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Does an OS patch apply permanent update to processor against Zombieload and associated flaws?

sygibson
Beginner
1,156 Views

Hello - I'm not entirely sure how the microcode update process for an Intel processor works. My question is essentially:

 

  • I boot a machine in to an OS with a patched/updated Microcode update for the Zombieload attacks
  • then; if I reboot the machine in to another OS , is the Microcode update now "permanenly" updated to the Processor(s)

 

I'm not sure if the OS has to boot and load the patched kernel "all the time" for the update to be effective.

 

The reason I ask - I have a provisioning automation tool that boots the machine in to an in-memory live boot management OS (based on CentOS 7.6 linux) via PXE. If that management OS is running the patched version of the Kernel kernel-3.10.0-957.12.2.el7.x86_64, when I subsequently reboot the machine in to its installed operating system (which may or may not contain a directly patched update), is the system fully patched at this point.

 

Currently, the Linux Kernel release hasn't "rolled downhill" from RHEL to the CentOS team, but I expect that should happen soon.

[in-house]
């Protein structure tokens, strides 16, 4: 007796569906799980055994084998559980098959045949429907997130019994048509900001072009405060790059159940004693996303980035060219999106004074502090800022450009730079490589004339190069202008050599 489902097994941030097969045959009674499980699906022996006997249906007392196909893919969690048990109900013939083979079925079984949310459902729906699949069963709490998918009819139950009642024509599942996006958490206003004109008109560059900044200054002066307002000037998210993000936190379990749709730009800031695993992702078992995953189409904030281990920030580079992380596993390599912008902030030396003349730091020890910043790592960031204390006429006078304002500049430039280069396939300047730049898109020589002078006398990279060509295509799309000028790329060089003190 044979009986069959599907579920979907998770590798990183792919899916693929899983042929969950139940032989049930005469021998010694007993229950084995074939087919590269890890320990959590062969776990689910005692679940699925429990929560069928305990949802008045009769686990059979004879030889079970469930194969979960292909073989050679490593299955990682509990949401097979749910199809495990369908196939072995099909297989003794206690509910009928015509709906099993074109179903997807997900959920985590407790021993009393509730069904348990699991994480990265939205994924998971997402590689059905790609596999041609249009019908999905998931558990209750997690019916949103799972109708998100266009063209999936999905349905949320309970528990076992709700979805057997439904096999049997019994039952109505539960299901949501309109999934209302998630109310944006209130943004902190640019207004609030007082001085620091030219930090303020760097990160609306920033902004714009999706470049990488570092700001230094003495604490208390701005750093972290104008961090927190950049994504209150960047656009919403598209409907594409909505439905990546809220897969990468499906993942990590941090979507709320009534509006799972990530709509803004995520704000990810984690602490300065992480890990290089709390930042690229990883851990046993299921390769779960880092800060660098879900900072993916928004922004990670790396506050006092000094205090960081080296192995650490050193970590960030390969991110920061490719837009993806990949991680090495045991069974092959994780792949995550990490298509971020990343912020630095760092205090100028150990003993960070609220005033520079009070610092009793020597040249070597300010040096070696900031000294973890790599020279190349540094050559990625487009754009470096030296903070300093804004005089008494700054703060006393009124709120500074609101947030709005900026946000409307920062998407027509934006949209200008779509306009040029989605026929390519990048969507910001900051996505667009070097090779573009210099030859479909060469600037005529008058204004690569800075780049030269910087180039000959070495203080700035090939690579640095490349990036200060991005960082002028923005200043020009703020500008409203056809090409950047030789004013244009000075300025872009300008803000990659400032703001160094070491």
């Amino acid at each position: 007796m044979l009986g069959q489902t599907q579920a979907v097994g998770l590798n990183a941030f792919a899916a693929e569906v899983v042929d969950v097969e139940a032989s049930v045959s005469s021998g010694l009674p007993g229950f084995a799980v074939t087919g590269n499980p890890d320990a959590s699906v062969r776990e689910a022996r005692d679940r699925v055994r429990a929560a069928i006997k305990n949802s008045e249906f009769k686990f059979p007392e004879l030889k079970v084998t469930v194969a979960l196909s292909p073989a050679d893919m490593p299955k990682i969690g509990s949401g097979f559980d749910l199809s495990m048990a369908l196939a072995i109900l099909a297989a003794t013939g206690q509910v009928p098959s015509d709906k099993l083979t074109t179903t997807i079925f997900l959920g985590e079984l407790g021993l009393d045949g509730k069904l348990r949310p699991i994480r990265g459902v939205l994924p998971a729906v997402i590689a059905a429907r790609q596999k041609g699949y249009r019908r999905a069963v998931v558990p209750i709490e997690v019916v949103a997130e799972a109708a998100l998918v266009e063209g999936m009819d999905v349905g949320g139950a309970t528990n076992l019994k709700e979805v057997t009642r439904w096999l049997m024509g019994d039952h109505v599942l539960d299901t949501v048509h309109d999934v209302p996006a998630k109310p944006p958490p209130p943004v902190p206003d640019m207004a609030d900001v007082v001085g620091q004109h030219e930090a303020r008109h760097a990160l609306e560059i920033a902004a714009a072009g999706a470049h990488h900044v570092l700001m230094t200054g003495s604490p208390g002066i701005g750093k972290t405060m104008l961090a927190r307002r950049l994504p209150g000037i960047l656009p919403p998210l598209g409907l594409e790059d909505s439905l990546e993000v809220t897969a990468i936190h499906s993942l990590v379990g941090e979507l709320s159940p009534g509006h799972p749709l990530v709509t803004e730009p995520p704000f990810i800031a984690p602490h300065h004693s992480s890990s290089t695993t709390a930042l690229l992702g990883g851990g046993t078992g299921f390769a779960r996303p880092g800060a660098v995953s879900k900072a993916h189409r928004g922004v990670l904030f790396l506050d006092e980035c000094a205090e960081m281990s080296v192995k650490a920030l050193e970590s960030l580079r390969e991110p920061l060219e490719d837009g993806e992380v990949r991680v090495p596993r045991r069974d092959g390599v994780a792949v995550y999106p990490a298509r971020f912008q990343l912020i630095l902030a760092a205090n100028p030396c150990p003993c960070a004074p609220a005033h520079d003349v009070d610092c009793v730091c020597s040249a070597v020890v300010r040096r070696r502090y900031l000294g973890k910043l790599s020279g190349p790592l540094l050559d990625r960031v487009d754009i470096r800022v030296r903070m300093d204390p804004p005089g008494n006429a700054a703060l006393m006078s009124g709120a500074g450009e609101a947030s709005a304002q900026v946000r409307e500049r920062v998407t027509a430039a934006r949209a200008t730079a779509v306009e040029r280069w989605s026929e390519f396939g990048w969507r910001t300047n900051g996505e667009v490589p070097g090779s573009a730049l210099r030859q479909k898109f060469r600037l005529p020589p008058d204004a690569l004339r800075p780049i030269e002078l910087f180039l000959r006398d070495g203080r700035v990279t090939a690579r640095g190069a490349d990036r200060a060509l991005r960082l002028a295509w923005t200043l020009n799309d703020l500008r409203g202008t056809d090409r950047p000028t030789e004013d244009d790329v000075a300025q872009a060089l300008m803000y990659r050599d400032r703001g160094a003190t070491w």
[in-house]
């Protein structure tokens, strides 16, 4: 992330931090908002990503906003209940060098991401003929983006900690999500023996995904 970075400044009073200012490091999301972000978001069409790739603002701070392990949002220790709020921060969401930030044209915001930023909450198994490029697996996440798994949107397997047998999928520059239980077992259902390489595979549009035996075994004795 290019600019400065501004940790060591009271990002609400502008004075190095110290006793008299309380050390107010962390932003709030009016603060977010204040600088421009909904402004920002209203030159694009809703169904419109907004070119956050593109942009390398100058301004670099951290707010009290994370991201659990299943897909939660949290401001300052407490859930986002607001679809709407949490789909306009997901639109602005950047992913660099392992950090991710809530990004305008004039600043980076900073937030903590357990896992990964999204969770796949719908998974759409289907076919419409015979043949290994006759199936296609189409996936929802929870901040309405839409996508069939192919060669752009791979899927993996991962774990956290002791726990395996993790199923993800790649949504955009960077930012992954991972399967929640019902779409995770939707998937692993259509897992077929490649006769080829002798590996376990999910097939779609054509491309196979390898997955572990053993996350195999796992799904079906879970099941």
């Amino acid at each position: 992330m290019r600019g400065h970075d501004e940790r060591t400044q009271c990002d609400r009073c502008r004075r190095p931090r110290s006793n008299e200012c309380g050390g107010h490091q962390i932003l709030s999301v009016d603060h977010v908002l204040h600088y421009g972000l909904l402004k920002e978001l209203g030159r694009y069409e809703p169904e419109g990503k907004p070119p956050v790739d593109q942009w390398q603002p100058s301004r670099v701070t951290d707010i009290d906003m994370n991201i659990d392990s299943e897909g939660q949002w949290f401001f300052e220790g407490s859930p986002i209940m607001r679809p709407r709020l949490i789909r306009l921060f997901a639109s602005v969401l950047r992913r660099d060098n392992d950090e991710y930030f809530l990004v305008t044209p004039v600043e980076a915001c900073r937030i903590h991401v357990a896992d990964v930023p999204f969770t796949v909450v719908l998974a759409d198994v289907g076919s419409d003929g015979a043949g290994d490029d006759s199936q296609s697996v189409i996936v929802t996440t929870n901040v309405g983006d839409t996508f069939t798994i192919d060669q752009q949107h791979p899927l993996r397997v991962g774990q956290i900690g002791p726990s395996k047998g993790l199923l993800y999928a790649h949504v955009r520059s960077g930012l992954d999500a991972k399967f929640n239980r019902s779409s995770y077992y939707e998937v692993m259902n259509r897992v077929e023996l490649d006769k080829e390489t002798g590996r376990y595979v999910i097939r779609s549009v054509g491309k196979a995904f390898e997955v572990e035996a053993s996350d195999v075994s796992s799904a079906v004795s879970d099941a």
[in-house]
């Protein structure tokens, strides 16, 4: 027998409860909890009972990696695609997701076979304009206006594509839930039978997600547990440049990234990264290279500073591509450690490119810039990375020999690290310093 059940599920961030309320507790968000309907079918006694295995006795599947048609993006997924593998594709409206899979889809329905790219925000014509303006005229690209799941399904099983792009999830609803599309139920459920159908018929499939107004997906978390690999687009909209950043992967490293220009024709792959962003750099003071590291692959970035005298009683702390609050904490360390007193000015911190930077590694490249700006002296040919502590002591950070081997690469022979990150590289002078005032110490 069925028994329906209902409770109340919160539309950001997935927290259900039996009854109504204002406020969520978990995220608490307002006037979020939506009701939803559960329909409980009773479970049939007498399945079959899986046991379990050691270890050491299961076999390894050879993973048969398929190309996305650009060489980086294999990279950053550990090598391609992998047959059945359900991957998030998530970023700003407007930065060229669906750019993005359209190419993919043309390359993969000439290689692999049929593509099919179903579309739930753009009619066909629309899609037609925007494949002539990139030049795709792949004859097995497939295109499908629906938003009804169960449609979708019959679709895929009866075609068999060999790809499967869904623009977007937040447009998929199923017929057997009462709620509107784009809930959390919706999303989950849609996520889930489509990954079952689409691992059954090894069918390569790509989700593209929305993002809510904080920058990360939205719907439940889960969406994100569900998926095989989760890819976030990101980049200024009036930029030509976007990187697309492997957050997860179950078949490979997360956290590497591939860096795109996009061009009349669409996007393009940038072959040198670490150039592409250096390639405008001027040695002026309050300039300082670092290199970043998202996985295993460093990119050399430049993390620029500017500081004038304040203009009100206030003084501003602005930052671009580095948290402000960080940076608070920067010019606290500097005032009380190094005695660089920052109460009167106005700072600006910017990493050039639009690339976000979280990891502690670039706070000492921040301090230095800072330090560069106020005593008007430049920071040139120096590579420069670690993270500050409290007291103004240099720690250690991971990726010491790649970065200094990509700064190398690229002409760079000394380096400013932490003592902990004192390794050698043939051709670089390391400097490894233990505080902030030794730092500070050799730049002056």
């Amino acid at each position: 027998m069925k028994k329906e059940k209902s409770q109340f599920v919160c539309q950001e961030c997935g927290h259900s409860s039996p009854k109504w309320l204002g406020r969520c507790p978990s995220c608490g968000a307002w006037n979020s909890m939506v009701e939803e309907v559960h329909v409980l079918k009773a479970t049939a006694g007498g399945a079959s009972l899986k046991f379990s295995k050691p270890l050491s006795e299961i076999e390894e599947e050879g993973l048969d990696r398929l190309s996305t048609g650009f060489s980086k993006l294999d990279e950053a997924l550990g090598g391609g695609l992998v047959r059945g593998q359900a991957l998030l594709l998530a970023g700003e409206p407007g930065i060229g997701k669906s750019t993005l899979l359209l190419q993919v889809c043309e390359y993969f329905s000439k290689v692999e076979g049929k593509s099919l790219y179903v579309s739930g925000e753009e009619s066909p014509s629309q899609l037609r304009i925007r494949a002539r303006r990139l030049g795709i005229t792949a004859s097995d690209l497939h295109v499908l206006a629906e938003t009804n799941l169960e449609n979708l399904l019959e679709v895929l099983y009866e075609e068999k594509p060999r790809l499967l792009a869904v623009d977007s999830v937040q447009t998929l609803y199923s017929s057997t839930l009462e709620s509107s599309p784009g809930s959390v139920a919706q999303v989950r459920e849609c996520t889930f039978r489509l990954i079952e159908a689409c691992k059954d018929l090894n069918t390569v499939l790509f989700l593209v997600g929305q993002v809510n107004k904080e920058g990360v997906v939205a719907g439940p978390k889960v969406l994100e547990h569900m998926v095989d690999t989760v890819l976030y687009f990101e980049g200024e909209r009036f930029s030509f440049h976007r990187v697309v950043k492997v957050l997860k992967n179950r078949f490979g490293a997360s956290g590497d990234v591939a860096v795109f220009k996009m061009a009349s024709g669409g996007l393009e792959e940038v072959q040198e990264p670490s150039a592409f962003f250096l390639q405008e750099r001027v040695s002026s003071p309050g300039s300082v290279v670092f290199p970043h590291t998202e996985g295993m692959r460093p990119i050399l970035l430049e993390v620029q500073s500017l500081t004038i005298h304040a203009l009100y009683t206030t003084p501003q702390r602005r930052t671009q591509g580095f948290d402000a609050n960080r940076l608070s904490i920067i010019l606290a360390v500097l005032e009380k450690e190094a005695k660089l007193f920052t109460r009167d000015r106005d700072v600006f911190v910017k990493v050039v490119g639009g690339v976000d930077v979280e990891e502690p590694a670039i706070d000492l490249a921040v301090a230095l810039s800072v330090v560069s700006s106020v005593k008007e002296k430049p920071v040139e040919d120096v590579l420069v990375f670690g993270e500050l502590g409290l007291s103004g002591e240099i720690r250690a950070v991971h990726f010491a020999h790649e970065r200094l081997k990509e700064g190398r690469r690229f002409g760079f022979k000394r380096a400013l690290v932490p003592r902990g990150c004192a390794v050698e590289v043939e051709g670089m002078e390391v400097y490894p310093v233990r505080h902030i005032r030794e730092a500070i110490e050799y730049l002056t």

Thank you.

~~shane

 

 

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3 Replies
n_scott_pearson
Super User Retired Employee
198 Views

No, nothing is stored permanently. The microcode is updated on each BIOS POST (if contained within the BIOS) and/or each boot cycle (if microcode load is supported by the O/S).

...S

sygibson
Beginner
198 Views

Got it - makes sense. Does Intel have any released tooling to update the microcode directly via Linux based environment - as opposed to in-kernel ?

 

I have been digging around to find the answer to that on the Intel site, but have not been able to determine a clean path that isn't dependent on the OS microcode update mechanism.

 

Thank you for the fast reply.

~~shane

 

n_scott_pearson
Super User Retired Employee
198 Views

No - and that's on purpose; you want the microcode update applied before any malicious code has an opportunity to run. The best place for this to happen is in the BIOS, as this has best chance of ensuring that no malicious code has this opportunity. As we know, however, the scumbag OEMs and ODMs refused to keep updating the BIOS for new microcode (they simply don't care about security; yet people continue to buy their products; I don't get it). The next best (but still not optimal, IMHO) place to do this is within the O/S Kernel, so that it is done as early as possible in the O/S initialization process. Linux has had this capability for a few years. Intel and Microsoft added support to Windows 10 just last year (after the scum pushed back on the microcode updates for Spectre).

...S

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